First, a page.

Using all of the Web capabilities
Keith Anderson, president of Trinity Applied Internet in Reno, says he is surprised by the number of business clients who are enthusiastic users of one facet or another of the Internet, but have given little thought to other ways they can use it in their operations.
He breaks down the uses of Internet as a business tool into five categories:
Teamwork: The Internet is a powerful tool for allowing teams to work together collaboratively and communicate better. Think of the way your staff, customers and vendors communicate with e-mail. But that’s only a starter. What cloud-based software to improve management of customer relationships? Voice-over-Internet Protocol for calling?
Sales generation: A well-designed Web site can help your business generate sales leads — whether it’s an industrial customer placing an order for another gross of widgets or a restaurant patron who decides to come your place for dinner after reviewing the menu online. If it’s a simple system, say an e-mail link where users can request more information, Anderson says it’s important that someone in the business is assigned to check and follow through. Surprisingly often, that doesn’t happen.
Marketing: This one, Anderson said, is often misunderstood. “It is not marketing by itself,” he says. “It doesn’t create the brand. It doesn’t create the message.” But once the brand and message are in place, the Internet is powerful platform to deliver the message.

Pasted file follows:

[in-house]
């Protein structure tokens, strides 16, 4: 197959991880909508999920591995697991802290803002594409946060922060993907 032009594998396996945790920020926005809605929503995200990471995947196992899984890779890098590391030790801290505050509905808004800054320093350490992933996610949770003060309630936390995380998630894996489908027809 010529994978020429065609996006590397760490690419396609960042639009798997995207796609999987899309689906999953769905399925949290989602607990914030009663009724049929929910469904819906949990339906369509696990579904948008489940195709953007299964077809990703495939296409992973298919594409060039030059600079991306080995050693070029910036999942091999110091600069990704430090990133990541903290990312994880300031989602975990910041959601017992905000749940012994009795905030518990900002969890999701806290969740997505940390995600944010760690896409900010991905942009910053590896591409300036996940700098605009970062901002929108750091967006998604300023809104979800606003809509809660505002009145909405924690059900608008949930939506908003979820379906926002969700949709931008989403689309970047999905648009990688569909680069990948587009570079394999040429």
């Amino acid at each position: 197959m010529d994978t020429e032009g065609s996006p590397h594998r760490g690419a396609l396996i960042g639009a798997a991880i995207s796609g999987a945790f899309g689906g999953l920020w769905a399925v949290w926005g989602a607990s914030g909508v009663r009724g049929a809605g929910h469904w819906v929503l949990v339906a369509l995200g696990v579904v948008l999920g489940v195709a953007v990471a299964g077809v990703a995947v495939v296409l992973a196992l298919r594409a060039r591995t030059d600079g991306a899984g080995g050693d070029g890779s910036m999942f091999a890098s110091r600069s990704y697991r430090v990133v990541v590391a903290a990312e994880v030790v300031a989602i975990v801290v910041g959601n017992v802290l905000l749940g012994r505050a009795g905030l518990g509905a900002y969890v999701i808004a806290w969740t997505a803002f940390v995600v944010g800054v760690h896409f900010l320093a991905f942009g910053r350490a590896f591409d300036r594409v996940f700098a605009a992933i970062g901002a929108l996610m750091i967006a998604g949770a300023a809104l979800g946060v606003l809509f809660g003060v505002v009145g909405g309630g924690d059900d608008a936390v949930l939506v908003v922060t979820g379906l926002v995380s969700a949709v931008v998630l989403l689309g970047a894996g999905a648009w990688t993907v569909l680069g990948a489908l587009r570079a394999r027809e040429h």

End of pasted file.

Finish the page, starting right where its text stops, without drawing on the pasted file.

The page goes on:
Support of existing customers: An effective Web site provides a way for existing customers to interact with your business. The interaction may be a highly sophisticated application that allows your subcontracting company to tie directly into some of the information on the site of a general contractor. Or it may be as simple as an e-mail link that allows customers to ask questions. A critical element, Anderson said, is this: Someone at your company has to monitor the customer responses, providing answers and filling requests.
Order management: E-commerce applications are common on the Web sites of even the smallest retailers. Bigger outfits long have installed complex tools that allow them to track a single order as it moves through a global supply chain onto a local-delivery truck.